David Bloor

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David Bloor
Born1942 (age 79–80)
Derby, United Kingdom
Known forStrong Programme
Science and technology studies (STS)
Sociology of scientific knowledge (SSK)
Scientific career
InstitutionsUniversity of Edinburgh
InfluencesLudwig Wittgenstein

David Bloor (/blʊər/; born 1942) is a British sociologist. He is a professor in, and a former director of, the Science Studies Unit at the University of Edinburgh. He is a key figure in the Edinburgh school and played a major role in the development of the field of science and technology studies.[1] He is best known for advocating the strong programme in the sociology of scientific knowledge, most notably in his book Knowledge and Social Imagery.


He was born in Derby. He started his academic career in philosophy and psychology. In 1972 he was awarded a PhD by the University of Edinburgh for his thesis "Speech and the regulation of behaviour."[2] In the 1970s he and Barry Barnes were the major figures of the strong programme, which put forward queries against philosophical a priorism in the understanding of scientific knowledge. This is an approach, popular in the philosophy of science, that simply precluded inquiries about science by treating successful scientific knowledge as simply true or rational without empirically investigating how such knowledge has come to be accepted as true or rational. Bloor's book Knowledge and Social Imagery (Routledge, 1976) is one of the key texts of the strong programme.

Bloor wrote extensively on the Kuhn/Popper debate, and is a representative figure of the sociology of scientific knowledge. In the 1980s when French scholars like Bruno Latour developed the actor-network theory (partially based on the strong programme), David Bloor strongly disagreed with the ANT camp when they argued that human and non-humans should be treated in an equivalent manner, going so far as to write an article entitled "Anti-Latour".[3]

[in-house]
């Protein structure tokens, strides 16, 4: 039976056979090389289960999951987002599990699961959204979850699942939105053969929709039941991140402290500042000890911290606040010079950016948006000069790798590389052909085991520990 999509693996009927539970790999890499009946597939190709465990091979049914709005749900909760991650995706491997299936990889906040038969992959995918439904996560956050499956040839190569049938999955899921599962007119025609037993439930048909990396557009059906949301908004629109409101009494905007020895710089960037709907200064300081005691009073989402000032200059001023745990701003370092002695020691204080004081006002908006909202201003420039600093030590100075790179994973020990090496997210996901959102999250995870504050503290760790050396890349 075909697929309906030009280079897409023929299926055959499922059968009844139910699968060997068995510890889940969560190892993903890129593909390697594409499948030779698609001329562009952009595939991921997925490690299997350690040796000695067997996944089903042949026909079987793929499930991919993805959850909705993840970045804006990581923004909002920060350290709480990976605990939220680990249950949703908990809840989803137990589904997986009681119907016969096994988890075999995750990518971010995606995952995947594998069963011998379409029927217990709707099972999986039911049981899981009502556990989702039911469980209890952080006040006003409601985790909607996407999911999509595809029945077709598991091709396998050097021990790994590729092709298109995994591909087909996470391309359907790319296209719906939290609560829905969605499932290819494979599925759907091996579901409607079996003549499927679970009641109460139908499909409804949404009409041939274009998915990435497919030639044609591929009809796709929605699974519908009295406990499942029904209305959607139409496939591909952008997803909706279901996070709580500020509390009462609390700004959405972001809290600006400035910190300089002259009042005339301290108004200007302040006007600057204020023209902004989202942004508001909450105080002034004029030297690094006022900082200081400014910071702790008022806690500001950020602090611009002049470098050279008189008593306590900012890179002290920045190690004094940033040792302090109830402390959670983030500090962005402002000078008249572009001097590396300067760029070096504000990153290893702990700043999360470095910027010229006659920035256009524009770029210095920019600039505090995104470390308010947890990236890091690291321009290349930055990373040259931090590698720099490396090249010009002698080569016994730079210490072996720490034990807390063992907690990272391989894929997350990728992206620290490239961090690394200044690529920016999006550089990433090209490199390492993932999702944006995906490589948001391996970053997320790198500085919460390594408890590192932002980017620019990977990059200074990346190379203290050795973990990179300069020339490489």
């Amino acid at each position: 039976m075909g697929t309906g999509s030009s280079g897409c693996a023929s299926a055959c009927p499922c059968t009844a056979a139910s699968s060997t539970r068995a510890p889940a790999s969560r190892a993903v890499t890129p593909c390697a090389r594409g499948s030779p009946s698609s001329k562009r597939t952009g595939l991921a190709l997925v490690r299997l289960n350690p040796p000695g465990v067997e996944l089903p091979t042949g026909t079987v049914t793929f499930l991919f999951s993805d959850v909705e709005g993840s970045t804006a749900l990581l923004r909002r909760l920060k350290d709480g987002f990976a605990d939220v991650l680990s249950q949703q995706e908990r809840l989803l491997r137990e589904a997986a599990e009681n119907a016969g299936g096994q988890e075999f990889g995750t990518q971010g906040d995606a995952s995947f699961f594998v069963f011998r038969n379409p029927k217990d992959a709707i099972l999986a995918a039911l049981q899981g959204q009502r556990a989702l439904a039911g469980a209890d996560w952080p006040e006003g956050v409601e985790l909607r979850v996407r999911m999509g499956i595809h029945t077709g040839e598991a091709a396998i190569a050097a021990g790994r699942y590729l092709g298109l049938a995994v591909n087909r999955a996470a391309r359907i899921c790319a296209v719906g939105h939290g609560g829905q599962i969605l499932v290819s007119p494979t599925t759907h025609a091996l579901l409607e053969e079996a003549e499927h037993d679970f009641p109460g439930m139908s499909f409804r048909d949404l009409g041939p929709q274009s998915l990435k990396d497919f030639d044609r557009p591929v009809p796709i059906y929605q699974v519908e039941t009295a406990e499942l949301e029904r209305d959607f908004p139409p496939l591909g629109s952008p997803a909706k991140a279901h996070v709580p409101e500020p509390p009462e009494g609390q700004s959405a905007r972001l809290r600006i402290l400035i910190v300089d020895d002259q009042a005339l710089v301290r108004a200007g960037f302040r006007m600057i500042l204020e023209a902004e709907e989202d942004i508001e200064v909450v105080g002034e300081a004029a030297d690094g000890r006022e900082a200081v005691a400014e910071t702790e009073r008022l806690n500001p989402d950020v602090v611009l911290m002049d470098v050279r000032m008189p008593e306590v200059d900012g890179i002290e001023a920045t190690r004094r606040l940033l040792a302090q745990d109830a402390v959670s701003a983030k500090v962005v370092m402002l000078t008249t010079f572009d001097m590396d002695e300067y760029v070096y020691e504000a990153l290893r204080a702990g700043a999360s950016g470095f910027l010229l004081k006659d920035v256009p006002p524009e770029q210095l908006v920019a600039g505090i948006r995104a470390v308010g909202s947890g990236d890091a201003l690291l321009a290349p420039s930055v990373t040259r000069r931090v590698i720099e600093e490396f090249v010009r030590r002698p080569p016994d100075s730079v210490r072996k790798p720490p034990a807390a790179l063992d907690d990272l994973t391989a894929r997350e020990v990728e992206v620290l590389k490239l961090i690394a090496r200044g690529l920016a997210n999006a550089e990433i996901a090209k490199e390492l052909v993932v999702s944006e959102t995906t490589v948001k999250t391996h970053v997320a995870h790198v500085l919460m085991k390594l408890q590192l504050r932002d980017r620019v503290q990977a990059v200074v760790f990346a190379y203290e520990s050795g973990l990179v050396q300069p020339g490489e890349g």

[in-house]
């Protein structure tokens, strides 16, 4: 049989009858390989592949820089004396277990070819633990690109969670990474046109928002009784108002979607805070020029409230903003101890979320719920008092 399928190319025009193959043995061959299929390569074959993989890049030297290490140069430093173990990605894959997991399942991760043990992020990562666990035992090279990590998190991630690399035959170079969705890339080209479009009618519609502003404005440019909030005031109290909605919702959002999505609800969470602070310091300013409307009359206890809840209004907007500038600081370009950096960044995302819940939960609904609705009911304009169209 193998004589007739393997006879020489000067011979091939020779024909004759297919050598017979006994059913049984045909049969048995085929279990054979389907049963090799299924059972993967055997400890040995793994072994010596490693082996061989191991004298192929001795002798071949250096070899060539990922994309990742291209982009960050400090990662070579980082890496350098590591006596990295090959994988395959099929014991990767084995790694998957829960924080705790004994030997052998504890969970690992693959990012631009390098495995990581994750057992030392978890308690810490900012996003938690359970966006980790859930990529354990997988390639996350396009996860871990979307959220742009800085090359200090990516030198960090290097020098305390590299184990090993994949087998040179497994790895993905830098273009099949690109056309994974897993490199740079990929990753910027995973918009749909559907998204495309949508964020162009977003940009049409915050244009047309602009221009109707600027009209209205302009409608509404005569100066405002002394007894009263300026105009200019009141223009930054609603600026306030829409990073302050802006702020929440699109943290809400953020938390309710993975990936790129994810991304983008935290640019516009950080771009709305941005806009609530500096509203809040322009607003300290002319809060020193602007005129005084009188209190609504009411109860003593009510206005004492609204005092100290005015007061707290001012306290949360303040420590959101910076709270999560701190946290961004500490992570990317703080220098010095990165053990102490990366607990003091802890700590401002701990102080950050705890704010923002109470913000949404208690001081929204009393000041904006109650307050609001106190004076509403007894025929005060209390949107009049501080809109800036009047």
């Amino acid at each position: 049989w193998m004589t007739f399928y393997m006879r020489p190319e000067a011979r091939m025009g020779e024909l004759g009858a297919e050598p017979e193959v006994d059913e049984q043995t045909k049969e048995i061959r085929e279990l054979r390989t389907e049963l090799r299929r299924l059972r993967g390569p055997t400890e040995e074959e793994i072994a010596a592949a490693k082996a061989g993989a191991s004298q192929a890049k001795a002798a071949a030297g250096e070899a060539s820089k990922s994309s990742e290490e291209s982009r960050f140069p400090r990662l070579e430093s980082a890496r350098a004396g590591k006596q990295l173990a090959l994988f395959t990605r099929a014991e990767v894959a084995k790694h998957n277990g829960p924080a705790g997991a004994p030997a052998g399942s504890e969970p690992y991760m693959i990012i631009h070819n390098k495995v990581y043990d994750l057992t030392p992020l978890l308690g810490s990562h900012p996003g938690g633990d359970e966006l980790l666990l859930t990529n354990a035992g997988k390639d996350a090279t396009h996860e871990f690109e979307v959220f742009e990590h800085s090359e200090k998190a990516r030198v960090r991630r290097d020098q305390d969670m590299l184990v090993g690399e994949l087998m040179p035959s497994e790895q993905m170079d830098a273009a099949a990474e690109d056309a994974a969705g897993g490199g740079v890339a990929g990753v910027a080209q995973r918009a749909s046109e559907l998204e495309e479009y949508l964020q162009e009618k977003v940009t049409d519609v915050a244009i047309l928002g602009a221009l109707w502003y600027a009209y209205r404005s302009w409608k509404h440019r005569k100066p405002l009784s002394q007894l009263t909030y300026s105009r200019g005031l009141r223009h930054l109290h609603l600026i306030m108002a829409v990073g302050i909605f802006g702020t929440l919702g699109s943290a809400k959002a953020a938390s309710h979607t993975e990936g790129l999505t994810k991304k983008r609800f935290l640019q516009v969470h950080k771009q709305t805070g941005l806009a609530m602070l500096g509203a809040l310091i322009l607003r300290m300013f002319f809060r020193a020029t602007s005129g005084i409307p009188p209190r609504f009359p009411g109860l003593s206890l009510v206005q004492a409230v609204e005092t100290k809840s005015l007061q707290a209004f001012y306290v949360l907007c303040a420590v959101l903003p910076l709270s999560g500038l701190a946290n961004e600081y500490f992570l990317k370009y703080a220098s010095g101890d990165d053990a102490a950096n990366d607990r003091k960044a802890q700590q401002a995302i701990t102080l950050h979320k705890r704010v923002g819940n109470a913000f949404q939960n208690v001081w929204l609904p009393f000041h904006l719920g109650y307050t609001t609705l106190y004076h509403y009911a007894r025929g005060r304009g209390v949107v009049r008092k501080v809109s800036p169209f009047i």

He was awarded the John Desmond Bernal Prize by the Society for Social Studies of Science in 1996 in recognition of his distinguished contribution to the field.[4]



  • Bloor, David (1983). Wittgenstein: a social theory of knowledge. Macmillan and Columbia.
  • Bloor, David (1991) [1976]. Knowledge and social imagery (2nd ed.). Chicago, Illinois: University of Chicago Press.
  • Bloor, David; Barnes, Barry; Henry, John (1996). Scientific knowledge: a sociological analysis. Athlone and Chicago University Press.
  • Bloor, David (1997). Wittgenstein: rules and institutions. Routledge.
  • Bloor, David (2011). The enigma of the aerofoil: rival theories in aerodynamics, 1909–1930. Chicago, Illinois: University of Chicago Press.

Selected articles[edit]


  1. ^ Latour, B. (1999). "'For Bloor and Beyond' – a reply to David Bloor's 'Anti-Latour'". Studies in History and Philosophy of Science. 30 (1): 113–129. doi:10.1016/s0039-3681(98)00039-9. PMID 11623971.
  2. ^ C., Bloor, David (1972). "Speech and the regulation of behaviour". hdl:1842/22721. {{cite journal}}: Cite journal requires |journal= (help)
  3. ^ Bloor, David (1999). "Anti-Latour". Studies in History and Philosophy of Science Part A. 30 (1): 81–112. doi:10.1016/S0039-3681(98)00038-7. PMID 11623976.
  4. ^ List of winners of the John Desmond Bernal Prize

External links[edit]